Monday, December 12, 2011

Haley Turns 8

Last week Little Miss Haley hosted a party to celebrate her eighth birthday. We made felt flower hair clips and beaded bracelets.

I wanted the girls to take their time and create pretty bracelets rather than just quickly stringing random beads together. My sister Nancy gave me this great idea to draw a little paper template to help each girl select her beads and plan how they'd look together. After they chose their main beads, I helped them choose spacers or tiny beads to flesh out their design.

There was cake with lavender frosting flowers, curled hair, jewelry, dolls, craft kits, wrapping paper, candles, singing, pink bows--the whole bit. But the hard-to-speak truth is this: When it was all over, Mark and I could remember only one real smile, one moment of genuine joy from Haley. 

People never like it when I talk about the damage Haley sustained in her first few years of life. They are right to point out all the ways she is lovely, sweet, strong, thriving, and normal. And all of that is true. But it's also true that my love for Haley has never been the same easy-as-breathing variety I have for my other children. Not less, but certainly different. And her love for me is much more fraught as well.

I think every mother learns that the Hallmark version of love disintegrates in the face of real in-the-trenches parenting. True love isn't perfect. It includes anger, disappointment, frustration. Our children never are exactly as perfect as we'd like them to be, and we are never the ideal parents we would like them to have.

I feel I've learned a lot about true love from being Haley's mother. Our Haley is a holey bucket. The love and attention we pour into her often seems to flow right out the bottom, leaving her no more full than she was before. 

But in some ways, the more imperfect is my relationship with Haley, the more dented our love, the more fiercely I love her. No matter if she idealizes her birth mother and fantasizes about her "real" home and remembers only my failings and rails against me as a mean mom. I will love her and try to fill her and teach her and throw her pretty parties over and over and over again. And I hope that one day she will see that the love we gave her was enough.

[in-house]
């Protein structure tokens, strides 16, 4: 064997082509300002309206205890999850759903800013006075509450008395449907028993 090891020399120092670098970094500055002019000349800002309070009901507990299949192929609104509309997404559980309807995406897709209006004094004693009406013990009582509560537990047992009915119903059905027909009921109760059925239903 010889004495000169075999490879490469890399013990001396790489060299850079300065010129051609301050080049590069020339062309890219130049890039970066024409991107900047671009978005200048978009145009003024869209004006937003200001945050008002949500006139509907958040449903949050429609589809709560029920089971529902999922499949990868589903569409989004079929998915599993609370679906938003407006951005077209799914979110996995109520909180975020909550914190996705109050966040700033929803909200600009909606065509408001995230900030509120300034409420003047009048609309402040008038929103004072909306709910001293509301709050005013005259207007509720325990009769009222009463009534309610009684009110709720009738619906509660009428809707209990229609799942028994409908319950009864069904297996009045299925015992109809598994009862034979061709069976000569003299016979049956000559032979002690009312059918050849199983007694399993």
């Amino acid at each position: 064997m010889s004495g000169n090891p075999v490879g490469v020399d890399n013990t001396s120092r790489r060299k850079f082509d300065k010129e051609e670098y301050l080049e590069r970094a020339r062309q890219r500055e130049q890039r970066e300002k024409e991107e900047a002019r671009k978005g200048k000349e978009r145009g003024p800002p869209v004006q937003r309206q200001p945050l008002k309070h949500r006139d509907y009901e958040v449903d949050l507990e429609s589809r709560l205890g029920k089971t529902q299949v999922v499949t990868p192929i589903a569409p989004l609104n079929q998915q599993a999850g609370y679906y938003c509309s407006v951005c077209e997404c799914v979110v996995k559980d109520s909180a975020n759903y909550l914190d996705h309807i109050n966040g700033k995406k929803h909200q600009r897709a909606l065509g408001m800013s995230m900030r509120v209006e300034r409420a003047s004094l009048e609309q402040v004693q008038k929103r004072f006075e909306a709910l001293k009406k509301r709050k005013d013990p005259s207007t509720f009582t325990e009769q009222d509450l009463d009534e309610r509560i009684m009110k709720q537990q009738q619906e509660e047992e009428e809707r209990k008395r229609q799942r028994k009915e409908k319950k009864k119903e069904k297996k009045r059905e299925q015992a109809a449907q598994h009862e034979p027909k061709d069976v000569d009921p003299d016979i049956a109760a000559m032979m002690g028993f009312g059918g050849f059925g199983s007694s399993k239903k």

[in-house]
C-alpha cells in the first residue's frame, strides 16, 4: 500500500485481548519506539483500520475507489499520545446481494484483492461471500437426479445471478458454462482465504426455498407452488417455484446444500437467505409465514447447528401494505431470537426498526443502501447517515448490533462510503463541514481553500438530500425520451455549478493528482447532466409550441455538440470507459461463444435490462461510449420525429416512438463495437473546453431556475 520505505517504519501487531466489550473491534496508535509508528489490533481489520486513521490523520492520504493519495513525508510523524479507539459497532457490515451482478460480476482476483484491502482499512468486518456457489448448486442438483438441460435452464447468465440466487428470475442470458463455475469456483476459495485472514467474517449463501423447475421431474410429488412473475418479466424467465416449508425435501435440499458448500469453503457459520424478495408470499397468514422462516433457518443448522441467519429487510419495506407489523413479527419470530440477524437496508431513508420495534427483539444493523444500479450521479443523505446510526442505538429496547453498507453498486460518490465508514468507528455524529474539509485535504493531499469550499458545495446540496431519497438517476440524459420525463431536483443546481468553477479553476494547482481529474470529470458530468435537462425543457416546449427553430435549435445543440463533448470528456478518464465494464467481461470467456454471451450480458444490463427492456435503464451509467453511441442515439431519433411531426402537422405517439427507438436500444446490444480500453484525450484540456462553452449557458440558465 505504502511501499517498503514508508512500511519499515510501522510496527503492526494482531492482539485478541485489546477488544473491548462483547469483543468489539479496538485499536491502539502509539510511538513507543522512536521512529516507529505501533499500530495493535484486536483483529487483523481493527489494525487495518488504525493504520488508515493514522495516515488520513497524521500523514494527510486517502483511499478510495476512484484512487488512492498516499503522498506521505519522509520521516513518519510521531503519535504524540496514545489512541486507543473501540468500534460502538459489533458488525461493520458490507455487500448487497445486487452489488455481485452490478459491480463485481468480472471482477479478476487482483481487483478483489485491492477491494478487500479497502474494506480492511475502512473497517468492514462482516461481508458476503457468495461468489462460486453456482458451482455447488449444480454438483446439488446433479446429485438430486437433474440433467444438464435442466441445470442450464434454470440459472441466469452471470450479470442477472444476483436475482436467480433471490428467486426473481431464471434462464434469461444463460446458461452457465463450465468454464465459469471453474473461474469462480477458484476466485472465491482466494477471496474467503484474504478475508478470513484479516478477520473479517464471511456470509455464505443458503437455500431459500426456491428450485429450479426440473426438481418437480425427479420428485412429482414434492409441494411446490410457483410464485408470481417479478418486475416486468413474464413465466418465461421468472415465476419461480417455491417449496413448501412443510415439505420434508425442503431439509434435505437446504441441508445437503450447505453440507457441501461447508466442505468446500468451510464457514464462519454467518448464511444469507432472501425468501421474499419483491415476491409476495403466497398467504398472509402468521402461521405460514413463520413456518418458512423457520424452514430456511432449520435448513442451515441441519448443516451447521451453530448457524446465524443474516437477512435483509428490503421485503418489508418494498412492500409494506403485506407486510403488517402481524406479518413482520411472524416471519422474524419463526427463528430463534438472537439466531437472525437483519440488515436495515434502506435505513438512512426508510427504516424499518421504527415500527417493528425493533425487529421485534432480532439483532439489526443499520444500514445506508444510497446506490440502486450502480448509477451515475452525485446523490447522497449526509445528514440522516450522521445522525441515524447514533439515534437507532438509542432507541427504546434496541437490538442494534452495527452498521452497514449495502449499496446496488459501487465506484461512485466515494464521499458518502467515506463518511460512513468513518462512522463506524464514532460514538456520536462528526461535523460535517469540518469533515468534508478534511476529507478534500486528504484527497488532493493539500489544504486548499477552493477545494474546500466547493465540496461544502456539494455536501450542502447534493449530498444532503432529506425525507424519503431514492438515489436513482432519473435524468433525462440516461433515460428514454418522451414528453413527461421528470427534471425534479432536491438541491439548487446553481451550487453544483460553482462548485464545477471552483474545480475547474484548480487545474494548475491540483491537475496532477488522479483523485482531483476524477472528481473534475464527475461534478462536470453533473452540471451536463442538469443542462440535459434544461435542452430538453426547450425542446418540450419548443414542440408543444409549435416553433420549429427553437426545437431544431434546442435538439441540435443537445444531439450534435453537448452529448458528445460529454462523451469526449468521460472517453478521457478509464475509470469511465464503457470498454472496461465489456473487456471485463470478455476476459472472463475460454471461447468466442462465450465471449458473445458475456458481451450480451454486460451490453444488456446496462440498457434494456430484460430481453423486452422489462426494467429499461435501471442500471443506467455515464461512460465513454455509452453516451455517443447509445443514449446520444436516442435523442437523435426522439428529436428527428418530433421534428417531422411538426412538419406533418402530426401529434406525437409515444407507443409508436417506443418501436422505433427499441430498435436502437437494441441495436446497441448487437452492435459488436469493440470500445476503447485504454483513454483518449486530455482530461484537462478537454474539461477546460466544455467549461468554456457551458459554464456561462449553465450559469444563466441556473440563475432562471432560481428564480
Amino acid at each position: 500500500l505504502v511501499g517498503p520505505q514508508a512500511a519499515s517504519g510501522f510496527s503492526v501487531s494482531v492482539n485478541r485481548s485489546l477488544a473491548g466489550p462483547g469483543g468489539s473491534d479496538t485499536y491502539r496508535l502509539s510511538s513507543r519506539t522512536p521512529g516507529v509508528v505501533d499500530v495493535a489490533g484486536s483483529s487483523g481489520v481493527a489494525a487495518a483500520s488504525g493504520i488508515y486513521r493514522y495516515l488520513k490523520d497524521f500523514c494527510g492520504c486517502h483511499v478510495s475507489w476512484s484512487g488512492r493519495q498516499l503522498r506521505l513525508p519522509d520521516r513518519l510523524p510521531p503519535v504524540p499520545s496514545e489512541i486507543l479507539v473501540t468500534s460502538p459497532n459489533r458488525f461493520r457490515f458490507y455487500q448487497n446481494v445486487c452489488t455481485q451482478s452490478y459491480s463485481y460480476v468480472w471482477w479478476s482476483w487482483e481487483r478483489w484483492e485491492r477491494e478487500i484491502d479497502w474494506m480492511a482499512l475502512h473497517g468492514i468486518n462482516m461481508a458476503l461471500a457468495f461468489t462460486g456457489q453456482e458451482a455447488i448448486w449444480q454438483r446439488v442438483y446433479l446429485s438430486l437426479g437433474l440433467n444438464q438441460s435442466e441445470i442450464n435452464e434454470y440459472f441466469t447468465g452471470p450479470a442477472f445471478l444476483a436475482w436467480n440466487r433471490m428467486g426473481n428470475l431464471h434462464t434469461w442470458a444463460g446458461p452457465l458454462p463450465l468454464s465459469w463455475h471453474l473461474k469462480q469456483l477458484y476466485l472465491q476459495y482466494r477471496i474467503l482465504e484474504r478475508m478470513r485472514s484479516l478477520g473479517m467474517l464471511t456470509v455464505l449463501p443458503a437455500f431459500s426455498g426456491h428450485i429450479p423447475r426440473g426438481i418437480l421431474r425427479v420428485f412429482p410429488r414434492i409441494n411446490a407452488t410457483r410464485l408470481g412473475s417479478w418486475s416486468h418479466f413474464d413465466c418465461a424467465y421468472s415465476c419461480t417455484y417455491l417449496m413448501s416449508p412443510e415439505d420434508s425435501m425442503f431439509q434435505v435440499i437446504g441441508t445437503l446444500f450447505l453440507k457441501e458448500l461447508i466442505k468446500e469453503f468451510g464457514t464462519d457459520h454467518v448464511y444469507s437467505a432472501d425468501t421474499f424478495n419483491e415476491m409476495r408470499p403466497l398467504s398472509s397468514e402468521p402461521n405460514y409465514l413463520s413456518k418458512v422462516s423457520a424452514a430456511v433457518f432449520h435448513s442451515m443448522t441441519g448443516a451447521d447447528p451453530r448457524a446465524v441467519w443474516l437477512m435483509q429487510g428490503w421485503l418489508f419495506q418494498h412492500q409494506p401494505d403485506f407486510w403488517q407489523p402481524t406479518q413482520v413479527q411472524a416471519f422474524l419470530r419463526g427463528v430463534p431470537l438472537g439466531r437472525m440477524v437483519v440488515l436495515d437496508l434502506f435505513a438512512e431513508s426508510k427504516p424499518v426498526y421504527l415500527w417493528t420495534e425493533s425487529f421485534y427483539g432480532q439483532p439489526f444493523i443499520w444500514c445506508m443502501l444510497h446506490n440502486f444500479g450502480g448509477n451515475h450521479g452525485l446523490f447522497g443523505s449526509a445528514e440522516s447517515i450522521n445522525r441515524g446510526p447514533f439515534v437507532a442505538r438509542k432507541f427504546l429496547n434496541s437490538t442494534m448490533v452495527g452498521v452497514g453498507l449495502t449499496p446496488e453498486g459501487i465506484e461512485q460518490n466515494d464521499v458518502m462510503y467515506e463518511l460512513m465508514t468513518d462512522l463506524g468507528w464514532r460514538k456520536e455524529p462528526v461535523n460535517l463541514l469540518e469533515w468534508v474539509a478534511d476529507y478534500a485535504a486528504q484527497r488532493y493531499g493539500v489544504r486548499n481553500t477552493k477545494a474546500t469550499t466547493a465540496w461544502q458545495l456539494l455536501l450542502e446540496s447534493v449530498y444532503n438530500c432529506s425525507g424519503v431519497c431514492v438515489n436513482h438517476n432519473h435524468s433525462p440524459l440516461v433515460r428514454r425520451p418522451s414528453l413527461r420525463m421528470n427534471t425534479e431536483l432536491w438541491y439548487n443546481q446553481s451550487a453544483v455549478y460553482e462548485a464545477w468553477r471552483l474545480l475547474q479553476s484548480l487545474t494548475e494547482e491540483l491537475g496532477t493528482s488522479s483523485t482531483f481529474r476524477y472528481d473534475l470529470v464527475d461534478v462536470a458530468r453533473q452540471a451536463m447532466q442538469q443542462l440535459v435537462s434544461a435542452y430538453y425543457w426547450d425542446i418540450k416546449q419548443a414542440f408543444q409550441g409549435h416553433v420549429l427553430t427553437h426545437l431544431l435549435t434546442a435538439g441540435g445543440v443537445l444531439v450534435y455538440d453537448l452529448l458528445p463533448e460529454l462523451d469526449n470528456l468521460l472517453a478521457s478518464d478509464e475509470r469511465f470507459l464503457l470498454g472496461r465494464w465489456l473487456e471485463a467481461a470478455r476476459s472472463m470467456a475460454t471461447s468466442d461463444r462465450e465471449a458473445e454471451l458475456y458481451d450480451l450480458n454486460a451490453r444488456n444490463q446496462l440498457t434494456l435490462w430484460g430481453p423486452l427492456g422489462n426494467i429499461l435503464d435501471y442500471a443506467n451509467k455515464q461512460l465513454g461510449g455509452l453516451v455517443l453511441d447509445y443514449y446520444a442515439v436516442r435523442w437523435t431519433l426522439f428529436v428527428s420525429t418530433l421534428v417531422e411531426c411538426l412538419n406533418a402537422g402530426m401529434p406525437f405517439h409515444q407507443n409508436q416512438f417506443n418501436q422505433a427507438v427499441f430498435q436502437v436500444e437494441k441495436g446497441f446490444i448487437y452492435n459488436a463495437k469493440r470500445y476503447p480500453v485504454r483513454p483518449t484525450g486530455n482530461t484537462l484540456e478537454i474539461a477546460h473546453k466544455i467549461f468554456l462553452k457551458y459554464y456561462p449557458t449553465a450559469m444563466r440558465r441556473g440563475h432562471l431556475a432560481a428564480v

1. It looks like a lovely party! I hope Miss Haley knows what a lucky girl she is. At least, some day.

  2. I often think about what a gift bestowed upon Haley to be a part of your family.

    Gillian would have loved to have been a part of the party, nice to hear that Haley did have at least one joyful moment in spite of the other moments that were probably more memorable to you than to her anyway.

  3. Although I have no idea what it is like to parent Haley, it sounds like you get a better idea of what its like to be like Heavenly Father. He has so many children who take him for granted, only see the difficult things in their life and blame Him for them. All He does/ can do is continuing to love them and give them blessings that often go unnoticed (fall out of the bucket). I think that if you consistently keep filling her bucket with love its like mending the holes, slowly and surely... not completely, but at least making them smaller.